ITIL and SLAs

General discussion on all aspects of the IT Infrastructure Library (ITIL)
Post Reply
User avatar
gautambangalore
Itiler
Itiler
Posts: 20
Joined: Sun Oct 25, 2009 8:00 pm

Tue Feb 02, 2010 5:46 am

Does ITIL specify any of the SLAs say a P1 ticket's response time should be <15 mins and Resolution has to be <4 hours and anything else similar to this as a benchmark?

If yes, is this listed anywhere one could read through.


User avatar
thechosenone69
ITIL Expert
ITIL Expert
Posts: 268
Joined: Tue Jun 05, 2007 8:00 pm

Tue Feb 02, 2010 6:10 am

Guata,

Itil is a best practice, its not a standard. It should be tailored upon your requirements. So as the SLA. The Service Level Manager AKA client Manager AKA.... should sit down with the client take their requirements and then check if those targets are achievable by IT. "Negotiate and agree"

For Example: My SLA say that a p1 ticket response time is <15minutes where as Diarmid's SLA says that a p1 < 24hours, either because his short on staff and doesnt have the resource capacity to respond within 15minutes or the customer requirements is like that.

What im trying to say Guata, ITIL doesnt tell you what the response time for an SLA, it should be tailored to your company.
Ali Makahleh
Configuration Management(Blue Badge),
ITILV2 Service Manager(Red Badge),
ITILV3 Expert(Lilac Badge) Certified.

“If you can't describe what you are doing as a process, you don't know what you're doing." W. Edwards Deming.
User avatar
Diarmid
ITIL Expert
ITIL Expert
Posts: 1894
Joined: Mon Mar 03, 2008 7:00 pm
Location: Helensburgh

Tue Feb 02, 2010 6:58 am

Well mine would actually say you can't have a resolution time on a single incident, but I'll give you a rolling average.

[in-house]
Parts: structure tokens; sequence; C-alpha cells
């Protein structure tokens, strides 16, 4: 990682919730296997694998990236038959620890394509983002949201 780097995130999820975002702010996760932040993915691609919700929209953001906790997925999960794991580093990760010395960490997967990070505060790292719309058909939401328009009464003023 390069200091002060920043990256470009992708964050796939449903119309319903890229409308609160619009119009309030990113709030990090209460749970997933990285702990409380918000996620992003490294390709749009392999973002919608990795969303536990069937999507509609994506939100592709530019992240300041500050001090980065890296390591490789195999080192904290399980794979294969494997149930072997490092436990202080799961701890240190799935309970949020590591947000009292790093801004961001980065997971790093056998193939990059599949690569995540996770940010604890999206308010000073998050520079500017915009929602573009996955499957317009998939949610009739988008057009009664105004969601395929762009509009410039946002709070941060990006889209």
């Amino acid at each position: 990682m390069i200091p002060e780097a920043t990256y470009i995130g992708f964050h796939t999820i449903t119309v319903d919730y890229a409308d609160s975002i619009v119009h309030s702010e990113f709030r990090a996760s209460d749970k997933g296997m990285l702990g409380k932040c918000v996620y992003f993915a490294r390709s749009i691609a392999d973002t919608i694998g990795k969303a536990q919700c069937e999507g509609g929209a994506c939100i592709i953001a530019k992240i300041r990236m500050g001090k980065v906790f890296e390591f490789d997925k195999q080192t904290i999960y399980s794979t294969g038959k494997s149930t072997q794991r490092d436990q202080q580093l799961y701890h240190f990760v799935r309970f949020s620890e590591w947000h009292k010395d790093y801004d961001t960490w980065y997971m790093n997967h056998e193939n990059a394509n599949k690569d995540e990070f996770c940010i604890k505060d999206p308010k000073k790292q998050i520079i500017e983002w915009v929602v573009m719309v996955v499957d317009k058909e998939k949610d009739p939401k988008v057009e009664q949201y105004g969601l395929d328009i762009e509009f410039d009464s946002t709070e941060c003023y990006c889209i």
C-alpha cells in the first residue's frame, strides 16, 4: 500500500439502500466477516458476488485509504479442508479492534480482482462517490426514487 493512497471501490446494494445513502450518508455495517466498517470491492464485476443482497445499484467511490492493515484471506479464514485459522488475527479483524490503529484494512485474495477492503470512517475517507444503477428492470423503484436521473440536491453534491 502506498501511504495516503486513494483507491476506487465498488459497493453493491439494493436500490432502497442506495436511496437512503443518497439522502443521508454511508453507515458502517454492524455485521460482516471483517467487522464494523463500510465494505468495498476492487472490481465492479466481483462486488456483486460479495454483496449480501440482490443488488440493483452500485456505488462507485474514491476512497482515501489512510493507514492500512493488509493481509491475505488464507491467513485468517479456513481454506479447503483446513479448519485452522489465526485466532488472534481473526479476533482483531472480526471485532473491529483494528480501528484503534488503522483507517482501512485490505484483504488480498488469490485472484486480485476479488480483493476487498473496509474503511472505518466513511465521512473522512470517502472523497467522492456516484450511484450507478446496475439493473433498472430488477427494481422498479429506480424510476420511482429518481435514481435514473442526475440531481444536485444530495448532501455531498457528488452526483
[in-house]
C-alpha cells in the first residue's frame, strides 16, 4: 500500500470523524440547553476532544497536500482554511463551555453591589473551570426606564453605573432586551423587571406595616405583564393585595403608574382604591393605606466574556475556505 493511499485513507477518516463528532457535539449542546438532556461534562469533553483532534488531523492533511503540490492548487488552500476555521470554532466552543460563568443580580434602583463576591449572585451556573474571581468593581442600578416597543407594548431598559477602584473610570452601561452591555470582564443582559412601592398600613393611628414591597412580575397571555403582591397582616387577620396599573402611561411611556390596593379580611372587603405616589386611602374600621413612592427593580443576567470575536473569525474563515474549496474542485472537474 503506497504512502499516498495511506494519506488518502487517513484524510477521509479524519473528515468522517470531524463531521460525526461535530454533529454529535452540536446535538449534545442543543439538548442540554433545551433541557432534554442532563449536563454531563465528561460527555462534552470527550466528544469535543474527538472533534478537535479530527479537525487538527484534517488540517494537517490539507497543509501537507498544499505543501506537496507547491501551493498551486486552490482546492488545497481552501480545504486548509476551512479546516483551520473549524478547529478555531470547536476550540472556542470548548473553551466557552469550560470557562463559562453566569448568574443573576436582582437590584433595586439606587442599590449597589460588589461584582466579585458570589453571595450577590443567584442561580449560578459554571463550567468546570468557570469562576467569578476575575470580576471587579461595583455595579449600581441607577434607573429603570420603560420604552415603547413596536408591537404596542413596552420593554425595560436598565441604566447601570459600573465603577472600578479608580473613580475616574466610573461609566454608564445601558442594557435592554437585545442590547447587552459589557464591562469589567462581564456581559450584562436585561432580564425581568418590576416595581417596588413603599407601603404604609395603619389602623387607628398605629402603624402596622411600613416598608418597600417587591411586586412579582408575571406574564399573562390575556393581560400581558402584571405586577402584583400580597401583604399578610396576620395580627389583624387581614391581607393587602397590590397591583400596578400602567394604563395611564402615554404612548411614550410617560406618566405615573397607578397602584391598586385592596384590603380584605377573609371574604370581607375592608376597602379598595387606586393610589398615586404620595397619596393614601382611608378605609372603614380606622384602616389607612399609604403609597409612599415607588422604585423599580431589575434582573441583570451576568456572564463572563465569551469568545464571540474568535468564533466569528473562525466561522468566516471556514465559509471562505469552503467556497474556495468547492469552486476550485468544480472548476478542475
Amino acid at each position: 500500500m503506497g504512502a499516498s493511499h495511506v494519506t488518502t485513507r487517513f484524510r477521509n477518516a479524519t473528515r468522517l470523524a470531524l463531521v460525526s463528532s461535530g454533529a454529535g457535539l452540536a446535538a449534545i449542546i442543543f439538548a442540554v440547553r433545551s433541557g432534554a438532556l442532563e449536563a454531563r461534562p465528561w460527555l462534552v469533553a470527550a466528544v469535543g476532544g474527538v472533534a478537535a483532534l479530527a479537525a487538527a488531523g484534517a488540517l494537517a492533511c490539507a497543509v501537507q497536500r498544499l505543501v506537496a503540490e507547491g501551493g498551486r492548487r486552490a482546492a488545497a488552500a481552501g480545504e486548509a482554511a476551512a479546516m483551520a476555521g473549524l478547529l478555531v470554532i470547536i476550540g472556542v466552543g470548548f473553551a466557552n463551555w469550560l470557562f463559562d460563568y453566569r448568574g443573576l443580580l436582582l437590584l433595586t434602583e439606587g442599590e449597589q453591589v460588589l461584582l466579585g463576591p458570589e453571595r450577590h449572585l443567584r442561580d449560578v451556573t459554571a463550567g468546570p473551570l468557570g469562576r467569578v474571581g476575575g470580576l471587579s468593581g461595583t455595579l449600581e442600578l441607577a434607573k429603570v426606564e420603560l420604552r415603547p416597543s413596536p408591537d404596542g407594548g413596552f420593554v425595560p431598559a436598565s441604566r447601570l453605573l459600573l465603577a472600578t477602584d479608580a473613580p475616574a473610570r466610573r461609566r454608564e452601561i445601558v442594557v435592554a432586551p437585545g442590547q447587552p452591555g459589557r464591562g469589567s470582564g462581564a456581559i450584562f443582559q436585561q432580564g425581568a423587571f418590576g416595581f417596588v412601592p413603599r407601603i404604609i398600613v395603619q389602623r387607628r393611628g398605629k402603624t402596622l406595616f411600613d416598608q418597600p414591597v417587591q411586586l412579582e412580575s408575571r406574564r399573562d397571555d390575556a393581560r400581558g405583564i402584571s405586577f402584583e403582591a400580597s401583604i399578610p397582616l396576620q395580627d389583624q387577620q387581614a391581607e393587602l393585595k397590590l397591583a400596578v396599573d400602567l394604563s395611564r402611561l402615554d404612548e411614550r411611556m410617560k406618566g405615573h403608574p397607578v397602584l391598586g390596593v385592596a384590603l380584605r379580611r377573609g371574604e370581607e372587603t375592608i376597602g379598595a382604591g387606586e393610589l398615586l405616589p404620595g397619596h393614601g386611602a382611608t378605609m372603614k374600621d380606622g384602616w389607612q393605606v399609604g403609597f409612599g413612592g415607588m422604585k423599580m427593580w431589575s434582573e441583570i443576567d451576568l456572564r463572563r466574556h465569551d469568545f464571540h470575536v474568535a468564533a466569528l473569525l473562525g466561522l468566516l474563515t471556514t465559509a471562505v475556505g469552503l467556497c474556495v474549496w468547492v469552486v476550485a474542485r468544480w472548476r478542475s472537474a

And it definitely will not be less for a high priority incident than a low priority incident because I have no evidence that high priority incidents are easier and quicker to resolve than any others. I will say that high priority incidents will get treated before low priority incidents.

If you insist on resolution time for individual incidents, then I will say that your SLA is only breached if more than four exceed that time in a month. Otherwise the resolution time agreed will be so long that it will not be applying pressure to my staff for most incidents.
"Method goes far to prevent trouble in business: for it makes the task easy, hinders confusion, saves abundance of time, and instructs those that have business depending, both what to do and what to hope."
William Penn 1644-1718
User avatar
Diarmid
ITIL Expert
ITIL Expert
Posts: 1894
Joined: Mon Mar 03, 2008 7:00 pm
Location: Helensburgh

Tue Feb 02, 2010 7:07 am

.... sorry still thinking.

I will certainly consider having different agreements for different systems or even for different kinds of incidents if that looks practical.

ITIL does not actually insist that incident resolution times be included in an SLA. In fact it does not insist on anything.

In some circumstances you can have a perfectly adequate agreement that focuses on availability and frequency of service interruptions and lets you get on with treating each incident on its merit, putting commensurate resource into its resolution and concentrating on getting service back as soon as is practicable.
"Method goes far to prevent trouble in business: for it makes the task easy, hinders confusion, saves abundance of time, and instructs those that have business depending, both what to do and what to hope."
William Penn 1644-1718
Post Reply